A 300-pound fat person burns more calories than does a 150-pound thin person because he requires more energy to move his body weight around, pump blood, and perform other functions. Don't conclude, however, that this fat person needs twice as many calories. On a pound-per-pound basis, the average fat person burns fewer calories than the average thin person, for three reasons.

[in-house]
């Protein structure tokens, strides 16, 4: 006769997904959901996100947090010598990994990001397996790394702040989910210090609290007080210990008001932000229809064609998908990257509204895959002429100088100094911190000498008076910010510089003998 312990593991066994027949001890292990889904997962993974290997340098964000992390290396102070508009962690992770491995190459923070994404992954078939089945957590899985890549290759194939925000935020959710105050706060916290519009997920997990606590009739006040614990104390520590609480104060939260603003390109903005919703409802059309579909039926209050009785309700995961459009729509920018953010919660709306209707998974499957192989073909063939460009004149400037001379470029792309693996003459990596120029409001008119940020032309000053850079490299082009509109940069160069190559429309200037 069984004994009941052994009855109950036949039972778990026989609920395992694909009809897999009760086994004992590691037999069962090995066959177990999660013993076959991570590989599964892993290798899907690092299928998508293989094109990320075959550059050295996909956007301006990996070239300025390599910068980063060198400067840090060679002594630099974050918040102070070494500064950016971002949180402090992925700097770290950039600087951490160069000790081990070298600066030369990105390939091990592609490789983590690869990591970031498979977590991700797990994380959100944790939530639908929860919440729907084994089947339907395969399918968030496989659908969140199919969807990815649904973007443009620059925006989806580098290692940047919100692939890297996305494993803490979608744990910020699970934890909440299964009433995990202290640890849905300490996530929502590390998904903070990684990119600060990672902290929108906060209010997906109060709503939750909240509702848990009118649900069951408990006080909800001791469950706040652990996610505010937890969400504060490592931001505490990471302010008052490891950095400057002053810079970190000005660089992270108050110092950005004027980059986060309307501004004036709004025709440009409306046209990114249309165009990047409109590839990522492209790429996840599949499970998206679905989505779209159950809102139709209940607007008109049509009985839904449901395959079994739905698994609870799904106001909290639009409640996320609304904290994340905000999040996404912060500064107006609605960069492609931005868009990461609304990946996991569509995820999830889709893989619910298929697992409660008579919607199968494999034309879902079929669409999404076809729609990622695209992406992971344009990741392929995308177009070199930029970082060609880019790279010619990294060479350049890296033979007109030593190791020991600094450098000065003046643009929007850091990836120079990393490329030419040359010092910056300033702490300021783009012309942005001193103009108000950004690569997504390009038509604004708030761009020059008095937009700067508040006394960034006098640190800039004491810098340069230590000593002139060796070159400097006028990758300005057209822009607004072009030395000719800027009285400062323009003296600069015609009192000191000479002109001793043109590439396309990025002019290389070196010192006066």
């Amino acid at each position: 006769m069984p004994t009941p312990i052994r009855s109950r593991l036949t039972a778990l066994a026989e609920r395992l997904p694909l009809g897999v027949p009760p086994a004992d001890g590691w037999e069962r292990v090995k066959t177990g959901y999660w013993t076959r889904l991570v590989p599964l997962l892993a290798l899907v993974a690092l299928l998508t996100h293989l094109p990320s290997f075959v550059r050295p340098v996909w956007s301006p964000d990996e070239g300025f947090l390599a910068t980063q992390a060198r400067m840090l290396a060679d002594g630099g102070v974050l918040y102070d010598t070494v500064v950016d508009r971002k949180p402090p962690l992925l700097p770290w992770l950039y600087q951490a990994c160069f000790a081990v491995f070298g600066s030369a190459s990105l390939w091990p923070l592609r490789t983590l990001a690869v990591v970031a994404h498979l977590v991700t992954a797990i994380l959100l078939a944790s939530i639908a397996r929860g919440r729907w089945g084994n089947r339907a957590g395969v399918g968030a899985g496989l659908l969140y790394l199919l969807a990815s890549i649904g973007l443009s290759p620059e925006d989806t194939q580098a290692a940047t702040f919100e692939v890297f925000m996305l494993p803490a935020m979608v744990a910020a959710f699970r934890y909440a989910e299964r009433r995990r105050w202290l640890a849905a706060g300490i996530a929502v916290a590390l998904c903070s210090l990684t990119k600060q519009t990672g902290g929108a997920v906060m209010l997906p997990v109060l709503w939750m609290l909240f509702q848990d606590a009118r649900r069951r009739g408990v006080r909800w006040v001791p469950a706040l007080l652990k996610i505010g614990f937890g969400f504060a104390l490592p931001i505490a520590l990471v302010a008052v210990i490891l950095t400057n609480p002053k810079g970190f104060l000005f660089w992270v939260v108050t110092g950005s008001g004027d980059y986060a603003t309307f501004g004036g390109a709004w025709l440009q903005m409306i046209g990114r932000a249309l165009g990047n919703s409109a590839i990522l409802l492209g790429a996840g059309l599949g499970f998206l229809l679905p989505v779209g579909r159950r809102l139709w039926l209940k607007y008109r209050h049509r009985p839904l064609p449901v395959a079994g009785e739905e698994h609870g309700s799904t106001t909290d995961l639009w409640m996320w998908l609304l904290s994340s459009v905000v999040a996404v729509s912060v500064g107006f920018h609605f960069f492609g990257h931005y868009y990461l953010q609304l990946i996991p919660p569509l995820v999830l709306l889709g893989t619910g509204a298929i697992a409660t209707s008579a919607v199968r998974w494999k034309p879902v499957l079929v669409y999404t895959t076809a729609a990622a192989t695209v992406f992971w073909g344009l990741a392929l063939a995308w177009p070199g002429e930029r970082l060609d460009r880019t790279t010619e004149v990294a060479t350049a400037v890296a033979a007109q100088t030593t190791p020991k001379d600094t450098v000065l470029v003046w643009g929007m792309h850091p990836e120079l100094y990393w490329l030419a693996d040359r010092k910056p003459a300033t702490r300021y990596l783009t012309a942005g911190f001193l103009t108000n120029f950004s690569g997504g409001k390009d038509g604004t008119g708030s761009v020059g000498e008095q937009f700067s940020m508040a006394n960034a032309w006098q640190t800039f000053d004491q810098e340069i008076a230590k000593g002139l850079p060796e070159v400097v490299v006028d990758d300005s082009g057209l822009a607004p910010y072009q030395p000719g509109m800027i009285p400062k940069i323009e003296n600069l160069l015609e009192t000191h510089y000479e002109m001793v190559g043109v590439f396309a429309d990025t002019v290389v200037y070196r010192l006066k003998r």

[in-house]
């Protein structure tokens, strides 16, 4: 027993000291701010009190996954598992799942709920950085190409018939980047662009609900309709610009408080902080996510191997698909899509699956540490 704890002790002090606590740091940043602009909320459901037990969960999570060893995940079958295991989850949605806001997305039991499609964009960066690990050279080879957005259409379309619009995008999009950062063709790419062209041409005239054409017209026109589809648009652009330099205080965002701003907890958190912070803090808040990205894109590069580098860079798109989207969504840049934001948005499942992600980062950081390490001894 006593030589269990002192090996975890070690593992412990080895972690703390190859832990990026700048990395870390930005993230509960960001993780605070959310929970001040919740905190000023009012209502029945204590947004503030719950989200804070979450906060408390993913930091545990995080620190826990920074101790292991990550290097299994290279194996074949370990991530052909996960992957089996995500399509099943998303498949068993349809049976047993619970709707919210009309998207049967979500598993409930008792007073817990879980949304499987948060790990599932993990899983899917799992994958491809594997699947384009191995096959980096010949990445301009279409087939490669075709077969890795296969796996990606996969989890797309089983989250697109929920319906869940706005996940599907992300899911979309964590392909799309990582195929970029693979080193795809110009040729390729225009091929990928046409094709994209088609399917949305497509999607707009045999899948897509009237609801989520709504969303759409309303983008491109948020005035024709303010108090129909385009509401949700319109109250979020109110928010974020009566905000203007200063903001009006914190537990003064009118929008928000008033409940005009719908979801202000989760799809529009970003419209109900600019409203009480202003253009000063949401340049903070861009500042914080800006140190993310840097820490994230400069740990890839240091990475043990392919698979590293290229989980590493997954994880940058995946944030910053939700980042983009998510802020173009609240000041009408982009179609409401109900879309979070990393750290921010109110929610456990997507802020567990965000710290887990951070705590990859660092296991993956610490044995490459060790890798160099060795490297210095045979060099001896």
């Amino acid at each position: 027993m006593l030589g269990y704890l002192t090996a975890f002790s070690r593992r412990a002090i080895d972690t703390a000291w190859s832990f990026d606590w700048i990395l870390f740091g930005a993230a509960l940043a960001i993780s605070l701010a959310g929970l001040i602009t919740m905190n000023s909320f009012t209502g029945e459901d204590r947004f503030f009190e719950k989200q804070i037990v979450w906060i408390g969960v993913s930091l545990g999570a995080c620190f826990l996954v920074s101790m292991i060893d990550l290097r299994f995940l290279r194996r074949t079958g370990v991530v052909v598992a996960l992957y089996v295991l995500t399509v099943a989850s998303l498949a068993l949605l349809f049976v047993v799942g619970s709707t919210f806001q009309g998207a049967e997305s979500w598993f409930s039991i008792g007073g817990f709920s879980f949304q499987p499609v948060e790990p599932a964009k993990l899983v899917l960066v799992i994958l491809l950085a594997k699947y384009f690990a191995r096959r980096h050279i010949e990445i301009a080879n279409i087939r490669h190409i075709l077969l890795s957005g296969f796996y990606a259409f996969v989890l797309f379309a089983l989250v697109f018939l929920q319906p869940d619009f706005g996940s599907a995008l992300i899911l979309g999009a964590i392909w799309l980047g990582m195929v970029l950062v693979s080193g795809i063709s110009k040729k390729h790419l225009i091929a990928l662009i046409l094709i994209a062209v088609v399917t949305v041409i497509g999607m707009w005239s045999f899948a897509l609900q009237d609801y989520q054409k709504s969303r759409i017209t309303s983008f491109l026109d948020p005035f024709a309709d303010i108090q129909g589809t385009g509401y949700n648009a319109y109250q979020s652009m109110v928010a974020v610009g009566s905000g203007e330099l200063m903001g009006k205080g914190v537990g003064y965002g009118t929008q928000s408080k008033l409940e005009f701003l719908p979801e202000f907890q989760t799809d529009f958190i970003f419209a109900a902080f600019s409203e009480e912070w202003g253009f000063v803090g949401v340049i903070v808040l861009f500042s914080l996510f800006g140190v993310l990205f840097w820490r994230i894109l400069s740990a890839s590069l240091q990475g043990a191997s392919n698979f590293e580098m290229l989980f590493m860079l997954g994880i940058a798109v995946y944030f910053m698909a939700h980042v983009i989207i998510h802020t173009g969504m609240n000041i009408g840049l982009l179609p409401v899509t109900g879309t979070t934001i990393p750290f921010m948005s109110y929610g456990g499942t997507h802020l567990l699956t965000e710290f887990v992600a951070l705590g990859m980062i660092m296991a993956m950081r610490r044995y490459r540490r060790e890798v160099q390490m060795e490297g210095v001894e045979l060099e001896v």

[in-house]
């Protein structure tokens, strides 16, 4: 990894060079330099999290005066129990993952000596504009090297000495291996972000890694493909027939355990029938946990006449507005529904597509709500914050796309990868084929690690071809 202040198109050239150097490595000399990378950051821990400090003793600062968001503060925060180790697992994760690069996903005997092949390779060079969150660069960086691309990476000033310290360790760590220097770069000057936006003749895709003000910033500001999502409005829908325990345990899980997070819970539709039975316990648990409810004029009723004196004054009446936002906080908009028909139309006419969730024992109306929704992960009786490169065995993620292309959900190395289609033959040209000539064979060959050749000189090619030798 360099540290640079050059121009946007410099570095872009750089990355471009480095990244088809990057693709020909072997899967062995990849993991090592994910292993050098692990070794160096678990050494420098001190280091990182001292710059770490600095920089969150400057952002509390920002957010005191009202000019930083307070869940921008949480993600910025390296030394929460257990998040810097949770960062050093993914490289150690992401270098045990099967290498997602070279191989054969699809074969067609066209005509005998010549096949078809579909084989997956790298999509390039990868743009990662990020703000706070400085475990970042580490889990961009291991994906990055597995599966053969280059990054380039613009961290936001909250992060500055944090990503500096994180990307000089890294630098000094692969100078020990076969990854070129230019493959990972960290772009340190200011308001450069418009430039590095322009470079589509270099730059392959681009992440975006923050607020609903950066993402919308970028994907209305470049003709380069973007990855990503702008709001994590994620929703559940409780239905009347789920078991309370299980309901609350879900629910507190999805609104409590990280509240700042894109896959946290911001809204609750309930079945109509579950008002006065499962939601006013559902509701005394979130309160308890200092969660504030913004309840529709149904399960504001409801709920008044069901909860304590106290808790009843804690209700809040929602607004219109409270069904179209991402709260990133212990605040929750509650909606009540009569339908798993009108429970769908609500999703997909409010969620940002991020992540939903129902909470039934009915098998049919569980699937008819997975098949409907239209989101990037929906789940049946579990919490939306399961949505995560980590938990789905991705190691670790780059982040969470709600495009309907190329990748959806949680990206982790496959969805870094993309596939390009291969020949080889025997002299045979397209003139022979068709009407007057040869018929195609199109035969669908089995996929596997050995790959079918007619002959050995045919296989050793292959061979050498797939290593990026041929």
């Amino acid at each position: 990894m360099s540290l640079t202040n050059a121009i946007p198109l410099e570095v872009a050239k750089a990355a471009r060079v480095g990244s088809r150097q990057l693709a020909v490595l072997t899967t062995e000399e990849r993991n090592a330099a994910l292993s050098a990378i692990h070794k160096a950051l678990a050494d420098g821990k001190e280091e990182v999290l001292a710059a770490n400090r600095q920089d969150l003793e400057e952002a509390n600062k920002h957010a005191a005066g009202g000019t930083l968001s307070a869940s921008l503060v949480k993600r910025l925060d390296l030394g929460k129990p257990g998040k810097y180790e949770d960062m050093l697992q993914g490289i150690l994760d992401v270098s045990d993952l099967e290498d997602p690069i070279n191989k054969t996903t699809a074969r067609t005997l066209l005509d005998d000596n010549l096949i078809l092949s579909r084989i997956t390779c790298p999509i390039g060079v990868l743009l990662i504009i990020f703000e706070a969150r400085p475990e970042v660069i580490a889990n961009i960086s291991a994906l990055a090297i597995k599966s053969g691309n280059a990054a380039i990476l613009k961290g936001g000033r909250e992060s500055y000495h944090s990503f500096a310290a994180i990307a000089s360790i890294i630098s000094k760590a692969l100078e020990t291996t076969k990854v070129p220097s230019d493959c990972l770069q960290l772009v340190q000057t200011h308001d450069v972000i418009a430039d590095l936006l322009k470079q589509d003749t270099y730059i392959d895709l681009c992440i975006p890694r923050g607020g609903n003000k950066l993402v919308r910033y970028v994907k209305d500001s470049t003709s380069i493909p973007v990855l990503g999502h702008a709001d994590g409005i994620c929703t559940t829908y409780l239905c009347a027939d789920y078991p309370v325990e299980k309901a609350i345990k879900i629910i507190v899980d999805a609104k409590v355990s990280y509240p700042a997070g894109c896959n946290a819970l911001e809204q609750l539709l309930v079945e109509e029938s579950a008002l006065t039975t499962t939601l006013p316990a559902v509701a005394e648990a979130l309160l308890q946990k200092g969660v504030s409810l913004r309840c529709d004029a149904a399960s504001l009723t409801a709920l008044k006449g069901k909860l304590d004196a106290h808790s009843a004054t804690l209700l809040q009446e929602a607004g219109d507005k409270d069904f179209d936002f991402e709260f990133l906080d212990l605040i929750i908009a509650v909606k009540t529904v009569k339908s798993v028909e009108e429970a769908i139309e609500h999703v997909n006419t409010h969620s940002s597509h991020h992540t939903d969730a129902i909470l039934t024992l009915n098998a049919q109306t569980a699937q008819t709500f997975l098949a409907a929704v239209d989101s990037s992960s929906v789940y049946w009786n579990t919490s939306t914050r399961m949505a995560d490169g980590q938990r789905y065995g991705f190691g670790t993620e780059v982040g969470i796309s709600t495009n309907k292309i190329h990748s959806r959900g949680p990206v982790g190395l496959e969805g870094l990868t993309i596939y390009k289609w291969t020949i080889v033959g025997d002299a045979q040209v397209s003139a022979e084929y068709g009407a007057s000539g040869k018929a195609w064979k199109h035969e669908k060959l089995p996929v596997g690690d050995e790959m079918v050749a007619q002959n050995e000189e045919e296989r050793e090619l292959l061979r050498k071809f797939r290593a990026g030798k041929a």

First, he has a thick adipose fat layer, which insulates the body, reducing heat loss and therefore reducing the number of calories needed to regulate body temperature. Second, a fat person is typically less active than a thin person. Third, a fat person has a higher fat-to-muscle ration. This means he needs fewer calories because fat cells require fewer calories than protein-rich muscle tissue to function and survive.
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